We’re currently going through a global period of rapid change and adaption, due in large part to the effects of the COVID-19 pandemic on our lives and work. As our world is changing, many individuals and organisations are finding that traditional evaluation methods are not meeting the needs of rapidly changing implementation or brand new interventions where interventions are being designed as they are implemented. It’s in this context that it’s become important to use evidence and support learning in real-time.
Patricia Rogers's blog
We were saddened to learn of the passing of Marie-Gervais in mid-December 2020. Marie, Professor in the Faculty of Medicine at Laval University, Quebec, made a lasting contribution to the French-speaking evaluation community in Canada, Europe and Africa.
We wanted to honour Marie’s legacy by sharing some of the initiatives she supported and some of her ideas on improving evaluation practice.
This week we wanted to share and celebrate the important contributions to improving evaluation from John Mayne, a Fellow of the Canadian Evaluation Society and twice recipient of the CES Award for Contribution to Evaluation in Canada.
We’re continuing our series, sharing ideas and resources on ways of ensuring that evaluation adequately responds to the new challenges during the pandemic.
Given the numerous interconnected environmental crises the world faces, there is an urgent need to include consideration of environmental impacts into all evaluations. Footprint evaluation focuses on evaluating the ‘footprint’ that human systems make on natural systems. Importantly, it includes evaluating the potential and actual environmental impacts of interventions that do not have explicit environmental objectives.
The Covid-19 pandemic has led to rapid changes in the activities and goals of many organisations, whether these relate to addressing direct health impacts, the consequential economic and social impacts or to the need to change the way things are done. Evaluation needs to support organisations to use evidence to plan these changes, to implement them effectively, and to understand whether or how they work – in short to articulate an appropriate theory of change and use it well.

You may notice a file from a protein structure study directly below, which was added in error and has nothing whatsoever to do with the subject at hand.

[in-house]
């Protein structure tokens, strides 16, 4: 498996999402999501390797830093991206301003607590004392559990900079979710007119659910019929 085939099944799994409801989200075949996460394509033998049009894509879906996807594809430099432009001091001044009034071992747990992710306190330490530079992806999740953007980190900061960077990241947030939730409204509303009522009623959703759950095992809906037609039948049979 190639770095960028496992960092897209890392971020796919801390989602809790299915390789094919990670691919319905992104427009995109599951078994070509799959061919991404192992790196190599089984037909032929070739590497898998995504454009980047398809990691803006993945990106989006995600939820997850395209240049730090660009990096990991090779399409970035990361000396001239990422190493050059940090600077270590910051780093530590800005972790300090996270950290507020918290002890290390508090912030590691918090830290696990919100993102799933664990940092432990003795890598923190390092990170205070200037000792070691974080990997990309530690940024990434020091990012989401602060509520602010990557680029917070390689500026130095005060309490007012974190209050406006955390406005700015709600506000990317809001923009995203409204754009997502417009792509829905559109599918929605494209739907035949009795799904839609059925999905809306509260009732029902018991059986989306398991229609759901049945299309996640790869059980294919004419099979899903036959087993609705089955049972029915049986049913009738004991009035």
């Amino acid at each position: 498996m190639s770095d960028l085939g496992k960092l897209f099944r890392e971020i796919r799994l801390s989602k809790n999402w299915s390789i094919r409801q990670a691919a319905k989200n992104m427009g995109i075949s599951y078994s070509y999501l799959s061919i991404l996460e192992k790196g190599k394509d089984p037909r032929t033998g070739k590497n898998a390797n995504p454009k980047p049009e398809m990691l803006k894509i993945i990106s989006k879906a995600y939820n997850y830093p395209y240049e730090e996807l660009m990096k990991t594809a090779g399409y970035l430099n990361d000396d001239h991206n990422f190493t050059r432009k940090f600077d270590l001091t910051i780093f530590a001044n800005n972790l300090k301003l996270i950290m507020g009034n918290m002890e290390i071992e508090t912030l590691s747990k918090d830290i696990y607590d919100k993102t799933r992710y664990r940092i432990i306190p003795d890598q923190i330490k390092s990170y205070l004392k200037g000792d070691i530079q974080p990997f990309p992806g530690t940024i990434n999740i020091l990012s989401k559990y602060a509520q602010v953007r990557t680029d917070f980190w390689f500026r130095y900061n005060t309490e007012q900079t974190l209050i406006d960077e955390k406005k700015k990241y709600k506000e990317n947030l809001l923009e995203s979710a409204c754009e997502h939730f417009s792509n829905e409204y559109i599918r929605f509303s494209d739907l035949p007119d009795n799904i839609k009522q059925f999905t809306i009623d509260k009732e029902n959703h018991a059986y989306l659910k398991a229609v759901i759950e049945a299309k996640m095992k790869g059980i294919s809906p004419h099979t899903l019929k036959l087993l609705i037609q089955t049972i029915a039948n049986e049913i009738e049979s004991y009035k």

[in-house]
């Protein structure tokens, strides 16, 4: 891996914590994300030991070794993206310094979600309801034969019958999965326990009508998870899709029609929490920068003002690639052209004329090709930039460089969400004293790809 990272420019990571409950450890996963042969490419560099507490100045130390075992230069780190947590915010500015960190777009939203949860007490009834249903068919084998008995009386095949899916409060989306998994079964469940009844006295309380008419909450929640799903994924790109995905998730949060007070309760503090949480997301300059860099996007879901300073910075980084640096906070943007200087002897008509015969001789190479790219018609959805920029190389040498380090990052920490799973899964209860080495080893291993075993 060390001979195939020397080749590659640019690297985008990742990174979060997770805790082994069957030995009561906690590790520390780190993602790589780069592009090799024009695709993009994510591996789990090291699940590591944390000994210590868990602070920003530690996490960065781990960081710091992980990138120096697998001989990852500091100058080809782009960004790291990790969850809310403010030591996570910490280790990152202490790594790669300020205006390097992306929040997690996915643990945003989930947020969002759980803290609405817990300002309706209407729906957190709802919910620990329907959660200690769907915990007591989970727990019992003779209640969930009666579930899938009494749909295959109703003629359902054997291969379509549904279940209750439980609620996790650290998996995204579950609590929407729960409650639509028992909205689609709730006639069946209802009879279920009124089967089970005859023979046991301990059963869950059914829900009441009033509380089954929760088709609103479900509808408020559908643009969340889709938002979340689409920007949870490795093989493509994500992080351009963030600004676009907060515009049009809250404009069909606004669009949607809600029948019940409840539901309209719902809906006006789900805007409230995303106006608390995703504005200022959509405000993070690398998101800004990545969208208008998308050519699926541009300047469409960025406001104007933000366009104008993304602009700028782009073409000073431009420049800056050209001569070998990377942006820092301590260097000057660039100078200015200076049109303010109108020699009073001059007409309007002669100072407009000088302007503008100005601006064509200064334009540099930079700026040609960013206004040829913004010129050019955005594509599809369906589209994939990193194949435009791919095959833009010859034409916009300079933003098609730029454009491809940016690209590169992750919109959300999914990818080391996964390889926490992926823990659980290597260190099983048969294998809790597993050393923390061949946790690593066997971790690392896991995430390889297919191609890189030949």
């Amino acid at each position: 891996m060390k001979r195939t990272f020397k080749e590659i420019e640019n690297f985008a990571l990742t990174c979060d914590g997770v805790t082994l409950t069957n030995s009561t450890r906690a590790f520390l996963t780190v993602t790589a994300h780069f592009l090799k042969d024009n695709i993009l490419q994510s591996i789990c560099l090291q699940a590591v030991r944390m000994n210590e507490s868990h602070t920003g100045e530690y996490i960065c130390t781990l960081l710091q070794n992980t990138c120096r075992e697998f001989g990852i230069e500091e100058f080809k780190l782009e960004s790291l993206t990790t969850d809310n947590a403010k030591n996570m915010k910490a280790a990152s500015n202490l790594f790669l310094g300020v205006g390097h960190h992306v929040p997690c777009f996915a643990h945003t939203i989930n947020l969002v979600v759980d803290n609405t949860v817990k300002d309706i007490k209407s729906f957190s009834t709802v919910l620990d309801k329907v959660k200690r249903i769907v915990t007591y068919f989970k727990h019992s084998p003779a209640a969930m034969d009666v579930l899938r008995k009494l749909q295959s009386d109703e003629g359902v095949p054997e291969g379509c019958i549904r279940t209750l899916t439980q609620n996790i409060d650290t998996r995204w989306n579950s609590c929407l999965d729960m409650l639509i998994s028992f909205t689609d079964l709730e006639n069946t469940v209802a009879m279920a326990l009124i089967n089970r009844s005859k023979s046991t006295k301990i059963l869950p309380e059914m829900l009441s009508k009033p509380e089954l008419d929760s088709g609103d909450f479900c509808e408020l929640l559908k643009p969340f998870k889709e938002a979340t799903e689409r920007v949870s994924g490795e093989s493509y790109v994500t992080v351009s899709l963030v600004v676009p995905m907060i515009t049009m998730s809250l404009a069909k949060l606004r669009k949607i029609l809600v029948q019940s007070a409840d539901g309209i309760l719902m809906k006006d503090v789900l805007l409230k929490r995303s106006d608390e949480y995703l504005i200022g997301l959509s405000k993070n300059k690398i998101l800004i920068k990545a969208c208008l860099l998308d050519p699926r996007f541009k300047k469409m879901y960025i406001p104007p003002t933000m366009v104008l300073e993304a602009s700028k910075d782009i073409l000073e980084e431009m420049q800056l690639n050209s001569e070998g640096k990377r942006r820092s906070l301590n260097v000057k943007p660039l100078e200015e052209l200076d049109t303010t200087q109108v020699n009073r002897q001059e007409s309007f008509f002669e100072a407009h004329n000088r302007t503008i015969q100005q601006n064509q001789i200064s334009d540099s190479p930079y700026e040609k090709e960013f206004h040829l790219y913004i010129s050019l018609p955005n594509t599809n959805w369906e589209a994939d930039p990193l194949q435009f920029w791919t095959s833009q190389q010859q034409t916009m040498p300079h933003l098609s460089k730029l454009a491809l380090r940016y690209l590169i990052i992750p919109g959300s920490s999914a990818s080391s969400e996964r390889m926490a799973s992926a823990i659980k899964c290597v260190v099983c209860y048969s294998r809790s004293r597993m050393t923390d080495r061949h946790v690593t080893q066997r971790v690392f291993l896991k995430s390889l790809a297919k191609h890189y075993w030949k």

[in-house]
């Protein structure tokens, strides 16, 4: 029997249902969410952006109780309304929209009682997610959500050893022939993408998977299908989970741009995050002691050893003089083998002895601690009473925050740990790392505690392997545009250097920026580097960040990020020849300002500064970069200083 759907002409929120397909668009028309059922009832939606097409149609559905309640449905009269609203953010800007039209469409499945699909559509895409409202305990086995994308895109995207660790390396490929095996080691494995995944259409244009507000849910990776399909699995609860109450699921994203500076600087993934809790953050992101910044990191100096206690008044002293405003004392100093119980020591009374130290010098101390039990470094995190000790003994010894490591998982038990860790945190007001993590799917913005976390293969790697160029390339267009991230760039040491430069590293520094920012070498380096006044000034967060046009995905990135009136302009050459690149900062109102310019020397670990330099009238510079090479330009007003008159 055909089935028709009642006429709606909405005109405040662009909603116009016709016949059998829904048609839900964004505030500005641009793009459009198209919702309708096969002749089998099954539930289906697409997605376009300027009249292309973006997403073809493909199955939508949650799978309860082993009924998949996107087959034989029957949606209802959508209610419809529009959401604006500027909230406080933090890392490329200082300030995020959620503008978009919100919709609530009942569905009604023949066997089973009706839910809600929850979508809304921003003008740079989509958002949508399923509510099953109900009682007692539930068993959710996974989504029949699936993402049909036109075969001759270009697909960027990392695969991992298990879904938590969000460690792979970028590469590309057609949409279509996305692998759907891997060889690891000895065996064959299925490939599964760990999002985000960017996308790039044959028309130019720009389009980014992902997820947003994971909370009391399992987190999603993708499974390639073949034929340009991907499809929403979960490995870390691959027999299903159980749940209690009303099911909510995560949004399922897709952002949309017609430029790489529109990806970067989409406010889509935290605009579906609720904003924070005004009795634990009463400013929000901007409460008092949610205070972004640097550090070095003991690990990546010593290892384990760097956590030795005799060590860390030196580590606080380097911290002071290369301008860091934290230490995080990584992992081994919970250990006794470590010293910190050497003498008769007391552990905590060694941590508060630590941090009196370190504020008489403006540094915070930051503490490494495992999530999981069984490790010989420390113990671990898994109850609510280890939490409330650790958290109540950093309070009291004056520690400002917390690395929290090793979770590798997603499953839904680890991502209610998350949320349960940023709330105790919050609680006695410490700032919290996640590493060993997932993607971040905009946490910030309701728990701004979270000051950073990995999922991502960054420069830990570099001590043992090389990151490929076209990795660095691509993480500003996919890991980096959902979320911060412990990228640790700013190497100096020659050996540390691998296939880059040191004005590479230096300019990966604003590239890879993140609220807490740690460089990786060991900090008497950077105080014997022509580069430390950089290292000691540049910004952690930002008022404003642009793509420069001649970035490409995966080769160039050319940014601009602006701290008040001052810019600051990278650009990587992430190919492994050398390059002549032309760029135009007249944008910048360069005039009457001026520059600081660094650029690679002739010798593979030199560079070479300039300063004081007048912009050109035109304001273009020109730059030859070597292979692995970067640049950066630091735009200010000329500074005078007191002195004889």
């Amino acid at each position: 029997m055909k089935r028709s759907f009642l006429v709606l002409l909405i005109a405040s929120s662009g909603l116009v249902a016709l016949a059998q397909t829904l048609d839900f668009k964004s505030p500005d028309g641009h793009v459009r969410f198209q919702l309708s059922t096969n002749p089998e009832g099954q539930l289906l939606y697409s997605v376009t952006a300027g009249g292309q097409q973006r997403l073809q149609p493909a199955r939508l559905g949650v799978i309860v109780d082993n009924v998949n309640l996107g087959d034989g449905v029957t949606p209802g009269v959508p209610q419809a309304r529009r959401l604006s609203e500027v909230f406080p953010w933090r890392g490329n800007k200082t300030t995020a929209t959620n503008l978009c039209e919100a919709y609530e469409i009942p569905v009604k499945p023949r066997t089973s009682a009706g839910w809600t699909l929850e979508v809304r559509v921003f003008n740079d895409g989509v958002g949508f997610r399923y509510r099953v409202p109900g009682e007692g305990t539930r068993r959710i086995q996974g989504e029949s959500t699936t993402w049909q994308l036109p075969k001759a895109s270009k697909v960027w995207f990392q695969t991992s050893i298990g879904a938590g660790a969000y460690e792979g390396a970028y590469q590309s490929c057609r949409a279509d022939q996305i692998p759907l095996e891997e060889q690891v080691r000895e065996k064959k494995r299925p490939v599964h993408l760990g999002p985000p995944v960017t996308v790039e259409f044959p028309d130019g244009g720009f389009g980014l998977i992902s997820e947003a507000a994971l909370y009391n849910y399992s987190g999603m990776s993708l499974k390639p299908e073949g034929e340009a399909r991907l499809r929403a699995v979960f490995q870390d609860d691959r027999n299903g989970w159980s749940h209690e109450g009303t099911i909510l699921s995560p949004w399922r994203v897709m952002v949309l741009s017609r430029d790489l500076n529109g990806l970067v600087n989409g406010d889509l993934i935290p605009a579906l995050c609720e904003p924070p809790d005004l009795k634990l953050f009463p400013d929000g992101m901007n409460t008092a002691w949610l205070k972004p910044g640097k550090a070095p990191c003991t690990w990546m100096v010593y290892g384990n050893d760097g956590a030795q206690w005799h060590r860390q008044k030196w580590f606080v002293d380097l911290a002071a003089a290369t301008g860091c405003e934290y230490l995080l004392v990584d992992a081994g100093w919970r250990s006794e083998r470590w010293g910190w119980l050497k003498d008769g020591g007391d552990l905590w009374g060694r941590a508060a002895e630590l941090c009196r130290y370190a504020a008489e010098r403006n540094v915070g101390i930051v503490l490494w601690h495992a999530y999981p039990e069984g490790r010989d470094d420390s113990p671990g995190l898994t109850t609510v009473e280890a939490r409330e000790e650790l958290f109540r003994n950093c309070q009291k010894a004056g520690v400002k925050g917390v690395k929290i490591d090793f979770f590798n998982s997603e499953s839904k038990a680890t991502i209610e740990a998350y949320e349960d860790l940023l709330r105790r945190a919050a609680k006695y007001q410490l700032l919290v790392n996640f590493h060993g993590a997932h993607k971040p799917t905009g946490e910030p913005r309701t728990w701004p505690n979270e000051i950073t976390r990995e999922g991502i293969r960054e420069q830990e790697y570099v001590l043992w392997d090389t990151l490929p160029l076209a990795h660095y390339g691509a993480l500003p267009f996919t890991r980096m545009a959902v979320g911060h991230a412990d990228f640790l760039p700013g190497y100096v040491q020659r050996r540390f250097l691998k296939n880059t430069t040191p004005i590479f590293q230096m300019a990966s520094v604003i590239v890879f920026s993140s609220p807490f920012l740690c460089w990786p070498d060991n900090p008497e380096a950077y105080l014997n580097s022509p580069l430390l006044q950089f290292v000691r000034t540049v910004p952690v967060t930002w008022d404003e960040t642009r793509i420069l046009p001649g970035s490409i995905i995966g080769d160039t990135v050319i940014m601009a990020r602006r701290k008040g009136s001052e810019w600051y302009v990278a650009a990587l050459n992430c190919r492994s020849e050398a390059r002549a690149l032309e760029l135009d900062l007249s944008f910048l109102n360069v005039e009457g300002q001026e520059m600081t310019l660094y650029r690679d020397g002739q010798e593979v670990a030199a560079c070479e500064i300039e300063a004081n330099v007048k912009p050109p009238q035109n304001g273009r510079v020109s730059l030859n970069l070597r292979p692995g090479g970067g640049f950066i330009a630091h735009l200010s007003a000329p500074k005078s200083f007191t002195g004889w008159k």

The COVID-19 pandemic is rapidly transforming our world. Individuals, communities and organisations are facing enormous challenges and uncertainty. Limited resources have been further stretched by the climate crisis and unprecedented natural disasters. These global challenges put the Sustainable Development Goals at risk and threaten the well-being of people and the planet. At BetterEvaluation we believe we have a significant role to play in responding to this unfolding situation.
This blog is an abridged version of the brief Innovations in evaluation: How to choose, develop and support them, written by Patricia Rogers and Alice Macfarlan. It builds on a webinar delivered by Patricia Rogers in May 2018 as a joint project of UNICEF, BetterEvaluation and EVALSDGs. This blog opens up some of the issues and questions about why and how to adopt innovations in evaluation, while the brief goes into further detail about innovations that can be useful in addressing long standing challenges in evaluation.
This is the second of a two-part blog on strategies to support the use of evaluation, building on a session the BetterEvaluation team facilitated at the American Evaluation Association conference last year. While the session focused particularly on strategies to use after an evaluation report has been produced, it is important to address use before and during an evaluation.